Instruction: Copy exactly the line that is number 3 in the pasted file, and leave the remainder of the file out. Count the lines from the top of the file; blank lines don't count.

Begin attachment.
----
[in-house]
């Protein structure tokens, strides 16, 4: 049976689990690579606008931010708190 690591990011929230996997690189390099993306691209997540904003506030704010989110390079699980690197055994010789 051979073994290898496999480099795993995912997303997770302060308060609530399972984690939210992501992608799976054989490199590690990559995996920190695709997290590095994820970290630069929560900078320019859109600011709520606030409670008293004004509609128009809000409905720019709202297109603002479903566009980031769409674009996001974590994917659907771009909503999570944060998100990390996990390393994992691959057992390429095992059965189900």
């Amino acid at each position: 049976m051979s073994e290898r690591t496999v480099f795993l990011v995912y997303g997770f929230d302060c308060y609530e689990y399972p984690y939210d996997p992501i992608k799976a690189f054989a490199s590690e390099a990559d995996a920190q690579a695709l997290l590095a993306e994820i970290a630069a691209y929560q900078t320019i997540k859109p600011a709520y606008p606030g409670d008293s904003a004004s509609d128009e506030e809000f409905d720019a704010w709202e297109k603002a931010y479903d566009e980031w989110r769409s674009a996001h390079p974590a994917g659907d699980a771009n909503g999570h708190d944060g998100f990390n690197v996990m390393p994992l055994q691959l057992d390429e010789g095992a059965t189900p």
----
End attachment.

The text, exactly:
């Amino acid at each position: 049976m051979s073994e290898r690591t496999v480099f795993l990011v995912y997303g997770f929230d302060c308060y609530e689990y399972p984690y939210d996997p992501i992608k799976a690189f054989a490199s590690e390099a990559d995996a920190q690579a695709l997290l590095a993306e994820i970290a630069a691209y929560q900078t320019i997540k859109p600011a709520y606008p606030g409670d008293s904003a004004s509609d128009e506030e809000f409905d720019a704010w709202e297109k603002a931010y479903d566009e980031w989110r769409s674009a996001h390079p974590a994917g659907d699980a771009n909503g999570h708190d944060g998100f990390n690197v996990m390393p994992l055994q691959l057992d390429e010789g095992a059965t189900p």